Q: You coined the sentence "The desire less bird does not fly far" and emphasized that utopias are "necessary means of survival" for humanity. Do you believe contemporary people have lost utopias?

Soelle: Unfortunately a whole series of critical and intellectual leftists succumbed to resignation after 1989. They withdrew and did not dare say anything any more. As a Christian woman, I cannot approve this resignation. We know similar experiences within Christianity for millennia. Jesus preached God's reign but instead the reign of the pope, the inquisition, the burning of witches, colonialism and conquest of the world came in the name of Christianity. Still this does not mean we should not advance and struggle for God's reign.

Q: Are you still optimistic and holding fast to your utopias?

Soelle: Through my experiences in Seattle, I have become much more hopeful since 1999. I discover a new movement of a "globalization from below" today that was visible again at the World Economic Forum in Davos. Many Christians and ecologically minded persons join together and say: "This cannot continue! There must be an alternative to this false globalization."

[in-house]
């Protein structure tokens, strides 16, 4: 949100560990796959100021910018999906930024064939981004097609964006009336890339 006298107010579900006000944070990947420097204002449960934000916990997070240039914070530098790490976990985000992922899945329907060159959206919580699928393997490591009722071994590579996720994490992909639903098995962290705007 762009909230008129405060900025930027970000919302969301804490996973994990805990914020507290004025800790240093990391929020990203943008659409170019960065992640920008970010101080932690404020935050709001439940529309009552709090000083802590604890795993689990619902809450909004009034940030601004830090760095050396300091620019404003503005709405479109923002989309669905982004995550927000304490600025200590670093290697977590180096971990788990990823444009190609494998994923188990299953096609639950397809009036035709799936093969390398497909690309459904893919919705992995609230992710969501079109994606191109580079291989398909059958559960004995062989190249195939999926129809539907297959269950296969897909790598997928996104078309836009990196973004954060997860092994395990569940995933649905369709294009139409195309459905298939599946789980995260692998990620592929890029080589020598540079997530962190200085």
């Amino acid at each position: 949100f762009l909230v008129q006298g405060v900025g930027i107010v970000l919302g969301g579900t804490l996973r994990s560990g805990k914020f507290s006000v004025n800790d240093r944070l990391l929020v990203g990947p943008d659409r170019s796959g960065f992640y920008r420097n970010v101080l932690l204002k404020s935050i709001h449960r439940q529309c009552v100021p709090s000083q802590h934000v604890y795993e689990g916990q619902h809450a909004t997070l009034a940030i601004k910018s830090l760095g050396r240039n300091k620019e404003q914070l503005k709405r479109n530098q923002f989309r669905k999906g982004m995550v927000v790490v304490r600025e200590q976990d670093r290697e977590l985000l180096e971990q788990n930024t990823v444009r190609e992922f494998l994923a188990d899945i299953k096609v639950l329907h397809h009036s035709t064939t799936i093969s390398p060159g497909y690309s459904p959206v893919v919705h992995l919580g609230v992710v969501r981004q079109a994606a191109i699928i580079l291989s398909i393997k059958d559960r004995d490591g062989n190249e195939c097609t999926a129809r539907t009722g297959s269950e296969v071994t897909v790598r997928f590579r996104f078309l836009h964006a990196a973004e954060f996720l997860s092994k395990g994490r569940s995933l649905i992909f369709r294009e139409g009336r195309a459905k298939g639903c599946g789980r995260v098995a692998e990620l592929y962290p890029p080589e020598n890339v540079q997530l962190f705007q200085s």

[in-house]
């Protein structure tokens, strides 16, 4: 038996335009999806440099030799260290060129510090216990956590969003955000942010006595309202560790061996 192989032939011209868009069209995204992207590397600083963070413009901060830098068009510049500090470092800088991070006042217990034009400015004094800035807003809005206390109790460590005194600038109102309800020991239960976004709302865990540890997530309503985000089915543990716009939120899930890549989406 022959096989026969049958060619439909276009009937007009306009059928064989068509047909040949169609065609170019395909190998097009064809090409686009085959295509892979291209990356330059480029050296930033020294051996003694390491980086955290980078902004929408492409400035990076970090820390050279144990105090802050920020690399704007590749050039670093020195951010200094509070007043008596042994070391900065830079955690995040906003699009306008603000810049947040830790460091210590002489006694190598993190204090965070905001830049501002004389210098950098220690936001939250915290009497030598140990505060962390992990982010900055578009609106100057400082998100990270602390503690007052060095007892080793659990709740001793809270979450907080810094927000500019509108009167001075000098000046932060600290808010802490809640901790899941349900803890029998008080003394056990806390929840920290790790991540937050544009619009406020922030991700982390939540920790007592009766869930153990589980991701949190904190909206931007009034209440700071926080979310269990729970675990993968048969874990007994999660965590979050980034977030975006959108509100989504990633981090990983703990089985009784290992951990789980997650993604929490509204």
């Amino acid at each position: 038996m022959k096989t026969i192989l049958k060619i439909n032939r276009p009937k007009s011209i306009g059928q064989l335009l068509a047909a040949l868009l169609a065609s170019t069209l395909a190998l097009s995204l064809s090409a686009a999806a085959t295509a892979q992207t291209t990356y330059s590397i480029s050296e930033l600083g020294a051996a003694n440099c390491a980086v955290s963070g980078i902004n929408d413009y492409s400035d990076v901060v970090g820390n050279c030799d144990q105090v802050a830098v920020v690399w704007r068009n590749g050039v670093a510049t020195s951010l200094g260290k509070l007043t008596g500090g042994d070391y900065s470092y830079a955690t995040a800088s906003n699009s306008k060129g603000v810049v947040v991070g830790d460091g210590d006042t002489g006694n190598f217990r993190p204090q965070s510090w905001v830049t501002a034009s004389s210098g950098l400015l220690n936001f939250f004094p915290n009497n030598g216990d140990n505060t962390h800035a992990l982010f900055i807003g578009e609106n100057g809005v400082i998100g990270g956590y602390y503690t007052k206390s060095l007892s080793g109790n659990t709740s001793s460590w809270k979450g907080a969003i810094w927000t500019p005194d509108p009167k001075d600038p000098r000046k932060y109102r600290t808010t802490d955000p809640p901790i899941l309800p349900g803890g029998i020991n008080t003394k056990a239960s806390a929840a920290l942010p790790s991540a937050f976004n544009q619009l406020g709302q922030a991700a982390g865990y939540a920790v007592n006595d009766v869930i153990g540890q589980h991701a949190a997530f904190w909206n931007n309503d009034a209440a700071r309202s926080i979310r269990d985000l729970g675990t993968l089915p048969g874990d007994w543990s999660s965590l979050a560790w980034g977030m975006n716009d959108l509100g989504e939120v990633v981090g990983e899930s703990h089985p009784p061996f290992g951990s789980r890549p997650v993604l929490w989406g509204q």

The protestant theologian and literary scholar Dorothee Soelle born in 1929 in Koln is one of the best-known theologians of our time. From 1975 to 1987, she was a professor at Union Theological Seminary in New York as successor to Paul Tillich after being denied a professorship in Germany. Through her many poems, books and political engagement in the peace movement, the evangelical theologian made a name for herself far beyond the German border. In the framework of "Night Discussions on Literature and Religion," Dorothee Soelle spoke on the theme "Cracking the Ice of the Soul." Language can crack the ice of the frozen soul, Franz Kafka once said.